Regardless of its name or format, the annual yearbook has become an important historical record of East Aurora High School and all those who attended it.

This exhibit featured many of the East Aurora High School yearbooks from our collection. 

Auroran Debuted in 1936, But It Wasn’t EA’s First Yearbook
Historian Robert Lowell Goller's newspaper column, published in June 2023.



The Shapes of the Circle
January 20-May 31, 2023
To improve transportation in recent years, traffic engineers have converted intersections to roundabouts in many Erie County communities. In East Aurora, however, this innovation is nothing new.

“The Circle” has been an unofficial landmark in East Aurora since 1936, but folks might be surprised to learn that it hasn’t always been a circle. And although it is officially known as Willink Square, named after the village that once surrounded it, it’s never been a square.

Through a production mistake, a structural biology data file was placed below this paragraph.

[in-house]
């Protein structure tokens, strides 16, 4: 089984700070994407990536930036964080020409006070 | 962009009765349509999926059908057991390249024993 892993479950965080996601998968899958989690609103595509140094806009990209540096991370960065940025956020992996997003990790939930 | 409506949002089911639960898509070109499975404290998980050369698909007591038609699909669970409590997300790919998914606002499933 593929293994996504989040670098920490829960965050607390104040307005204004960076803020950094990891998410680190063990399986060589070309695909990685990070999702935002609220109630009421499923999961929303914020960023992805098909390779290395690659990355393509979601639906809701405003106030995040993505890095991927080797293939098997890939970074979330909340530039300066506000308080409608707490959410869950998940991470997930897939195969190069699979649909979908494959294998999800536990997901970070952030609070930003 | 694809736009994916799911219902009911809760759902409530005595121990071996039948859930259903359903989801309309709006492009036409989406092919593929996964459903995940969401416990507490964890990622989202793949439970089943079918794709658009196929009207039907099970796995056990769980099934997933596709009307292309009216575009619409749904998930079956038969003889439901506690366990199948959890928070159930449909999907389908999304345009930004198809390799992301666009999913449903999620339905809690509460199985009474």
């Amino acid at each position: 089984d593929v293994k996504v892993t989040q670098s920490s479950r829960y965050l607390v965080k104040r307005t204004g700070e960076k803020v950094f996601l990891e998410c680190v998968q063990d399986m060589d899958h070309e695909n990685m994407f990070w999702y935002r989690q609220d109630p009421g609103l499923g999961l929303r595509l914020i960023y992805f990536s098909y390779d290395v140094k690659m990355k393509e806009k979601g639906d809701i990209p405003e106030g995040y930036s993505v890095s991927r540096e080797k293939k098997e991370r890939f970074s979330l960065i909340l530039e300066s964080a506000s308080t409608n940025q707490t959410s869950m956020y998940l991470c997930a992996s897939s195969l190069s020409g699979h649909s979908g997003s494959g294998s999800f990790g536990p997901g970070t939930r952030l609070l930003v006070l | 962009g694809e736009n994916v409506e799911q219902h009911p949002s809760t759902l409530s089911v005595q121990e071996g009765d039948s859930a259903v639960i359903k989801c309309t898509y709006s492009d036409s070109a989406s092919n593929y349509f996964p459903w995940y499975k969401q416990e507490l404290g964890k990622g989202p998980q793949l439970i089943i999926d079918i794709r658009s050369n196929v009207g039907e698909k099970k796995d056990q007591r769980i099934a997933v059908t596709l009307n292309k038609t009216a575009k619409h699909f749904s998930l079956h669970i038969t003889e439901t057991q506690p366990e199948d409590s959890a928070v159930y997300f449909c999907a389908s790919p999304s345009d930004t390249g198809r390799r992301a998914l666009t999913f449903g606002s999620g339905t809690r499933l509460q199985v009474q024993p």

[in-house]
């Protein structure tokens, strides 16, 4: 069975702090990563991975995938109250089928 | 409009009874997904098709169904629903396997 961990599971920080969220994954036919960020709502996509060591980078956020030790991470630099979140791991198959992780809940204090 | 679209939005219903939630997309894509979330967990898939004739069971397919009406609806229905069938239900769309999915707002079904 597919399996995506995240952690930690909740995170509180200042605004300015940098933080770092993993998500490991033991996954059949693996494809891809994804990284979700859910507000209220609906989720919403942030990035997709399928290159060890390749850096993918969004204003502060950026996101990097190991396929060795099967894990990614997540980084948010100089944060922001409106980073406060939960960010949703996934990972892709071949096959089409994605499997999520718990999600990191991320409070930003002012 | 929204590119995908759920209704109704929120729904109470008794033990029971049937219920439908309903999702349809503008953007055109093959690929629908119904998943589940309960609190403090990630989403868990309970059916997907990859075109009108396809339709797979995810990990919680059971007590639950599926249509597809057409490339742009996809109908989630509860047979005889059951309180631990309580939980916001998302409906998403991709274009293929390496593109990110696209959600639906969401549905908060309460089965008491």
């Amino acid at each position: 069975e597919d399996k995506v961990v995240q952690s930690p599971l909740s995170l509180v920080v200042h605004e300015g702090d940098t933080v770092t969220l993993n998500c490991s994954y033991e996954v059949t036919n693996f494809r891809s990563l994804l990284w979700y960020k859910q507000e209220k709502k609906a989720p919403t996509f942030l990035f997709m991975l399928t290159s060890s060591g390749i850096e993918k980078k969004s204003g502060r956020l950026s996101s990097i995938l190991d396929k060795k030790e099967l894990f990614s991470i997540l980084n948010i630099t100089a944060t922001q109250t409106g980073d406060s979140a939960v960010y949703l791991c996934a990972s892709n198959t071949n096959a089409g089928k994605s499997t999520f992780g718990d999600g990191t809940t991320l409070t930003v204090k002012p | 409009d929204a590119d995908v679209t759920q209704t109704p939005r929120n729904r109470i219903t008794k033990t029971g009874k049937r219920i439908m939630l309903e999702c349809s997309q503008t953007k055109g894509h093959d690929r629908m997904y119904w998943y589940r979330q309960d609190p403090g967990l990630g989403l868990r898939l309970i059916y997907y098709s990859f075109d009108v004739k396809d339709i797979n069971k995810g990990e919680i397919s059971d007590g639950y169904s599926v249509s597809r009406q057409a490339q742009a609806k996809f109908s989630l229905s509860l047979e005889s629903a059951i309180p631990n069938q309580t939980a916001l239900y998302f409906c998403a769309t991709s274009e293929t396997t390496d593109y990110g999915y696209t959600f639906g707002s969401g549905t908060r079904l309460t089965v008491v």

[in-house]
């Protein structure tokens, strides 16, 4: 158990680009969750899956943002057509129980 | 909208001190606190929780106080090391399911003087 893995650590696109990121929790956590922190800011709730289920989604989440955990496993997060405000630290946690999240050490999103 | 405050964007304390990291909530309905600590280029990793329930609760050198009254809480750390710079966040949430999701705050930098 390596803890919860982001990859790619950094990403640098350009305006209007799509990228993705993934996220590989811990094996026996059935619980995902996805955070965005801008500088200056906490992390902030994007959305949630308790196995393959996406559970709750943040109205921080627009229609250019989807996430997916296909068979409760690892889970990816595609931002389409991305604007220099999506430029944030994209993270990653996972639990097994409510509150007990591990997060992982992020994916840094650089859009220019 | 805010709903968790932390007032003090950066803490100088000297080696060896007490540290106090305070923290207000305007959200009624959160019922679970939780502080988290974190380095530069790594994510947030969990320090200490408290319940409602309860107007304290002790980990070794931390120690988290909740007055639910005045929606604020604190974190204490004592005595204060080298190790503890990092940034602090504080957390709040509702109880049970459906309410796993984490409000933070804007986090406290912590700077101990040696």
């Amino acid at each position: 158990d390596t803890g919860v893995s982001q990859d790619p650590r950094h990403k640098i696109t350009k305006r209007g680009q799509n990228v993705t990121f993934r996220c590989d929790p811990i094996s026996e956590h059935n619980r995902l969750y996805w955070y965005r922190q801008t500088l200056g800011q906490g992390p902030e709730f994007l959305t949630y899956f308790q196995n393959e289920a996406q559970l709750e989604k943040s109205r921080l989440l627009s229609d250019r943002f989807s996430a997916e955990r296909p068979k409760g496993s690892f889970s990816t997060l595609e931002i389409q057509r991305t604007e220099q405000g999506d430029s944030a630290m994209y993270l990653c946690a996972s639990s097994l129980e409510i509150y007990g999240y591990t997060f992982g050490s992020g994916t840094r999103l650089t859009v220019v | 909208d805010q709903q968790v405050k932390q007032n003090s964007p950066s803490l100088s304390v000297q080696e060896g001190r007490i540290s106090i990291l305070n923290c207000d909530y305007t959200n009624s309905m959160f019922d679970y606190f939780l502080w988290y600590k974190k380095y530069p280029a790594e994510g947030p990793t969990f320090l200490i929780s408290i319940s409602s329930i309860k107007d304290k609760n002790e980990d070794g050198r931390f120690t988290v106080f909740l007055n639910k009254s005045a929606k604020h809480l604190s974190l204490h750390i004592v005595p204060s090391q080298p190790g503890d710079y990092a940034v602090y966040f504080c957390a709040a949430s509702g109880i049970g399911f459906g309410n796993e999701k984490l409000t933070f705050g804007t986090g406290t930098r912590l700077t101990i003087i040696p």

It started out in the early 1800s as nothing more than a dirt convergence of some of East Aurora’s main roads. It later became informal ovals, then grass triangles, and—after automobiles grew in popularity—the intersection was converted into a circle as part of a Depression-era Works Project Administration initiative in 1936. Though transportation engineers consider it a “roundabout,” folks in East Aurora simply call it “The Circle.”

This exhibit invited viewers to take a look around at the history of The Circle’s many shapes over the years.

'The Circle' Has Taken Many Different Shapes
Historian Robert Lowell Goller's newspaper column on the history of The Circle, published in April 2023.

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50 Years of Carolcade
November 17, 2022-January 17, 2023
In commemoration of East Aurora's 50th Christmas Carolcade on December 17, 2022, this exhibit featured photographs and unique, never-before-seen original items from the first 49 Carolcades, gathered from the Vidler family, the archives of the Aurora Town Historian’s Office and the personal collection of Town Historian and Carolcade master of ceremonies Robert Lowell Goller.

A History of Carolcade